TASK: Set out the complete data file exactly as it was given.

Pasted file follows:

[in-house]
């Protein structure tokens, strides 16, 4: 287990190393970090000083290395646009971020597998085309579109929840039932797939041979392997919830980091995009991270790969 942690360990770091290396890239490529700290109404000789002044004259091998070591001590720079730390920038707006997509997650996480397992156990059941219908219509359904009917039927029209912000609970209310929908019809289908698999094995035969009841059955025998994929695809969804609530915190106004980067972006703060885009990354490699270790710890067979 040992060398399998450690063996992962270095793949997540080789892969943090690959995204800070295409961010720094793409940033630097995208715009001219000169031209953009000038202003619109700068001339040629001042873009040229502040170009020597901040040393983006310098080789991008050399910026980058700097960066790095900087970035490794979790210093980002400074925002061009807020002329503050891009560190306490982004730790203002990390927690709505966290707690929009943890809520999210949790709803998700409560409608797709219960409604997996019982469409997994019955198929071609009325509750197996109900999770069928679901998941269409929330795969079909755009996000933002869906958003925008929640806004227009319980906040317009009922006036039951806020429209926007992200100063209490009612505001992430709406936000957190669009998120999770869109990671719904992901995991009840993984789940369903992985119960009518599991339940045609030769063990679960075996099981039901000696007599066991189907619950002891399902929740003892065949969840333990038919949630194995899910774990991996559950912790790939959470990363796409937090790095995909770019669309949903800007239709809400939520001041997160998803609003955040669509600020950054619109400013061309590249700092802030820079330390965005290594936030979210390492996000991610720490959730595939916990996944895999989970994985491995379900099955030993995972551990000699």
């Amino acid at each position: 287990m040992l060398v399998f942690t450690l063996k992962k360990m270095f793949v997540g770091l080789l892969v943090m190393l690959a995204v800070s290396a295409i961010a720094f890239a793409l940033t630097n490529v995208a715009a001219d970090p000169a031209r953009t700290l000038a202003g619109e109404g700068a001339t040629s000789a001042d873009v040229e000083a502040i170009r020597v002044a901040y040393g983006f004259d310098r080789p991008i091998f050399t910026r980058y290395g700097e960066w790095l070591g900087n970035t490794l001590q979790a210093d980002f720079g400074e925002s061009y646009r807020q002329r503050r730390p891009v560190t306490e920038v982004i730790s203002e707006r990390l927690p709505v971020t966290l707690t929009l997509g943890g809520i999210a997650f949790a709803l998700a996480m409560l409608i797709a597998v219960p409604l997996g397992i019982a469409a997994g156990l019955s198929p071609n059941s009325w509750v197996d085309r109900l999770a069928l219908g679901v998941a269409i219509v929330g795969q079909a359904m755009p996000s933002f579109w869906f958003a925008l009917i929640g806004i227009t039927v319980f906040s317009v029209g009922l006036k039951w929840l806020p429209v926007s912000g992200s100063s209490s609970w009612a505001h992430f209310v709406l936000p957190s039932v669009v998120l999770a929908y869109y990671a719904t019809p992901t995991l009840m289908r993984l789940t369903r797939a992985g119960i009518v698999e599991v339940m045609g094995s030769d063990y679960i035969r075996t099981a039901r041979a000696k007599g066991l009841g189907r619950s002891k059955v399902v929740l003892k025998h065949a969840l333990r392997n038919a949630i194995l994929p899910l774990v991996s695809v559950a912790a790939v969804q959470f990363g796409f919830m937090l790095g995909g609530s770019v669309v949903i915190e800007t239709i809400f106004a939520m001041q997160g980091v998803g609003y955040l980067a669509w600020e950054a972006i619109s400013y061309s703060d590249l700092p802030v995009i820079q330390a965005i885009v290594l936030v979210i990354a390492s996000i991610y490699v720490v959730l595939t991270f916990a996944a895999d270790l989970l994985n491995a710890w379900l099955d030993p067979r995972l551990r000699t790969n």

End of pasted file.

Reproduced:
[in-house]
């Protein structure tokens, strides 16, 4: 287990190393970090000083290395646009971020597998085309579109929840039932797939041979392997919830980091995009991270790969 942690360990770091290396890239490529700290109404000789002044004259091998070591001590720079730390920038707006997509997650996480397992156990059941219908219509359904009917039927029209912000609970209310929908019809289908698999094995035969009841059955025998994929695809969804609530915190106004980067972006703060885009990354490699270790710890067979 040992060398399998450690063996992962270095793949997540080789892969943090690959995204800070295409961010720094793409940033630097995208715009001219000169031209953009000038202003619109700068001339040629001042873009040229502040170009020597901040040393983006310098080789991008050399910026980058700097960066790095900087970035490794979790210093980002400074925002061009807020002329503050891009560190306490982004730790203002990390927690709505966290707690929009943890809520999210949790709803998700409560409608797709219960409604997996019982469409997994019955198929071609009325509750197996109900999770069928679901998941269409929330795969079909755009996000933002869906958003925008929640806004227009319980906040317009009922006036039951806020429209926007992200100063209490009612505001992430709406936000957190669009998120999770869109990671719904992901995991009840993984789940369903992985119960009518599991339940045609030769063990679960075996099981039901000696007599066991189907619950002891399902929740003892065949969840333990038919949630194995899910774990991996559950912790790939959470990363796409937090790095995909770019669309949903800007239709809400939520001041997160998803609003955040669509600020950054619109400013061309590249700092802030820079330390965005290594936030979210390492996000991610720490959730595939916990996944895999989970994985491995379900099955030993995972551990000699």
């Amino acid at each position: 287990m040992l060398v399998f942690t450690l063996k992962k360990m270095f793949v997540g770091l080789l892969v943090m190393l690959a995204v800070s290396a295409i961010a720094f890239a793409l940033t630097n490529v995208a715009a001219d970090p000169a031209r953009t700290l000038a202003g619109e109404g700068a001339t040629s000789a001042d873009v040229e000083a502040i170009r020597v002044a901040y040393g983006f004259d310098r080789p991008i091998f050399t910026r980058y290395g700097e960066w790095l070591g900087n970035t490794l001590q979790a210093d980002f720079g400074e925002s061009y646009r807020q002329r503050r730390p891009v560190t306490e920038v982004i730790s203002e707006r990390l927690p709505v971020t966290l707690t929009l997509g943890g809520i999210a997650f949790a709803l998700a996480m409560l409608i797709a597998v219960p409604l997996g397992i019982a469409a997994g156990l019955s198929p071609n059941s009325w509750v197996d085309r109900l999770a069928l219908g679901v998941a269409i219509v929330g795969q079909a359904m755009p996000s933002f579109w869906f958003a925008l009917i929640g806004i227009t039927v319980f906040s317009v029209g009922l006036k039951w929840l806020p429209v926007s912000g992200s100063s209490s609970w009612a505001h992430f209310v709406l936000p957190s039932v669009v998120l999770a929908y869109y990671a719904t019809p992901t995991l009840m289908r993984l789940t369903r797939a992985g119960i009518v698999e599991v339940m045609g094995s030769d063990y679960i035969r075996t099981a039901r041979a000696k007599g066991l009841g189907r619950s002891k059955v399902v929740l003892k025998h065949a969840l333990r392997n038919a949630i194995l994929p899910l774990v991996s695809v559950a912790a790939v969804q959470f990363g796409f919830m937090l790095g995909g609530s770019v669309v949903i915190e800007t239709i809400f106004a939520m001041q997160g980091v998803g609003y955040l980067a669509w600020e950054a972006i619109s400013y061309s703060d590249l700092p802030v995009i820079q330390a965005i885009v290594l936030v979210i990354a390492s996000i991610y490699v720490v959730l595939t991270f916990a996944a895999d270790l989970l994985n491995a710890w379900l099955d030993p067979r995972l551990r000699t790969n």